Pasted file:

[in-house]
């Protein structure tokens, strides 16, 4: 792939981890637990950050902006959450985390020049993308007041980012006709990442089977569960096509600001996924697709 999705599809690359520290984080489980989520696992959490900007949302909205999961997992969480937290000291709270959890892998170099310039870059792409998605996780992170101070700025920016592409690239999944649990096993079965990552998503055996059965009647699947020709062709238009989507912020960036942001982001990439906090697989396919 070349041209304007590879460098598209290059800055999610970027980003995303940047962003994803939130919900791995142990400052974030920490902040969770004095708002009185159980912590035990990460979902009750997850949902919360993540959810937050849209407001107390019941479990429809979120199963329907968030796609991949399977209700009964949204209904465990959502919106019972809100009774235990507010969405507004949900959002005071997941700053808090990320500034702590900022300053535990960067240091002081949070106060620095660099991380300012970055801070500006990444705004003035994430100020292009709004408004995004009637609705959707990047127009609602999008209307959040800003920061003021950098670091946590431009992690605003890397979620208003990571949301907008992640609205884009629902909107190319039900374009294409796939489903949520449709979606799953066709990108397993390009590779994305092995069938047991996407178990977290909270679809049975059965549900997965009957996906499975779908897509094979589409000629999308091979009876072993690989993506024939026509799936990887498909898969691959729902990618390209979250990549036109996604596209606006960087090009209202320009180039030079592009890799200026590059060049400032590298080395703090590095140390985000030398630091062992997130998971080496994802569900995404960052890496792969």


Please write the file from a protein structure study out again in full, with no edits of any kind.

[in-house]
């Protein structure tokens, strides 16, 4: 792939981890637990950050902006959450985390020049993308007041980012006709990442089977569960096509600001996924697709 999705599809690359520290984080489980989520696992959490900007949302909205999961997992969480937290000291709270959890892998170099310039870059792409998605996780992170101070700025920016592409690239999944649990096993079965990552998503055996059965009647699947020709062709238009989507912020960036942001982001990439906090697989396919 070349041209304007590879460098598209290059800055999610970027980003995303940047962003994803939130919900791995142990400052974030920490902040969770004095708002009185159980912590035990990460979902009750997850949902919360993540959810937050849209407001107390019941479990429809979120199963329907968030796609991949399977209700009964949204209904465990959502919106019972809100009774235990507010969405507004949900959002005071997941700053808090990320500034702590900022300053535990960067240091002081949070106060620095660099991380300012970055801070500006990444705004003035994430100020292009709004408004995004009637609705959707990047127009609602999008209307959040800003920061003021950098670091946590431009992690605003890397979620208003990571949301907008992640609205884009629902909107190319039900374009294409796939489903949520449709979606799953066709990108397993390009590779994305092995069938047991996407178990977290909270679809049975059965549900997965009957996906499975779908897509094979589409000629999308091979009876072993690989993506024939026509799936990887498909898969691959729902990618390209979250990549036109996604596209606006960087090009209202320009180039030079592009890799200026590059060049400032590298080395703090590095140390985000030398630091062992997130998971080496994802569900995404960052890496792969």